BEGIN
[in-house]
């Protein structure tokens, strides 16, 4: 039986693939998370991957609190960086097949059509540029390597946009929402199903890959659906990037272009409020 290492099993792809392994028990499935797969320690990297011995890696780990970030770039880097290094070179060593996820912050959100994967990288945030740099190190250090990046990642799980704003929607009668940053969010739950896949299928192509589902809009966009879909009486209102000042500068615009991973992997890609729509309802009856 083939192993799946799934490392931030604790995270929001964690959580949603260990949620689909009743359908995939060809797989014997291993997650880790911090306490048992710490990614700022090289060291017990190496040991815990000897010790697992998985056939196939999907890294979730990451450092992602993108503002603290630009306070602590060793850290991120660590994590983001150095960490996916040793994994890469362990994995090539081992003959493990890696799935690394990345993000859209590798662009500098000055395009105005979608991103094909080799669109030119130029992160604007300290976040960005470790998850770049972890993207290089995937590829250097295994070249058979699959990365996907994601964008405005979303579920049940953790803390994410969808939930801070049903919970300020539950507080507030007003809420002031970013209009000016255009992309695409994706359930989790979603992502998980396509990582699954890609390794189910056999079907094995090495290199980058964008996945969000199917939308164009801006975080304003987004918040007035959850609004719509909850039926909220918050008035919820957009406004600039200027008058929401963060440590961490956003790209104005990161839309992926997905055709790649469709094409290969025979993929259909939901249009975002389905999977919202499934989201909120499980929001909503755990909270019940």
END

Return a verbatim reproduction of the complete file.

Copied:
[in-house]
């Protein structure tokens, strides 16, 4: 039986693939998370991957609190960086097949059509540029390597946009929402199903890959659906990037272009409020 290492099993792809392994028990499935797969320690990297011995890696780990970030770039880097290094070179060593996820912050959100994967990288945030740099190190250090990046990642799980704003929607009668940053969010739950896949299928192509589902809009966009879909009486209102000042500068615009991973992997890609729509309802009856 083939192993799946799934490392931030604790995270929001964690959580949603260990949620689909009743359908995939060809797989014997291993997650880790911090306490048992710490990614700022090289060291017990190496040991815990000897010790697992998985056939196939999907890294979730990451450092992602993108503002603290630009306070602590060793850290991120660590994590983001150095960490996916040793994994890469362990994995090539081992003959493990890696799935690394990345993000859209590798662009500098000055395009105005979608991103094909080799669109030119130029992160604007300290976040960005470790998850770049972890993207290089995937590829250097295994070249058979699959990365996907994601964008405005979303579920049940953790803390994410969808939930801070049903919970300020539950507080507030007003809420002031970013209009000016255009992309695409994706359930989790979603992502998980396509990582699954890609390794189910056999079907094995090495290199980058964008996945969000199917939308164009801006975080304003987004918040007035959850609004719509909850039926909220918050008035919820957009406004600039200027008058929401963060440590961490956003790209104005990161839309992926997905055709790649469709094409290969025979993929259909939901249009975002389905999977919202499934989201909120499980929001909503755990909270019940």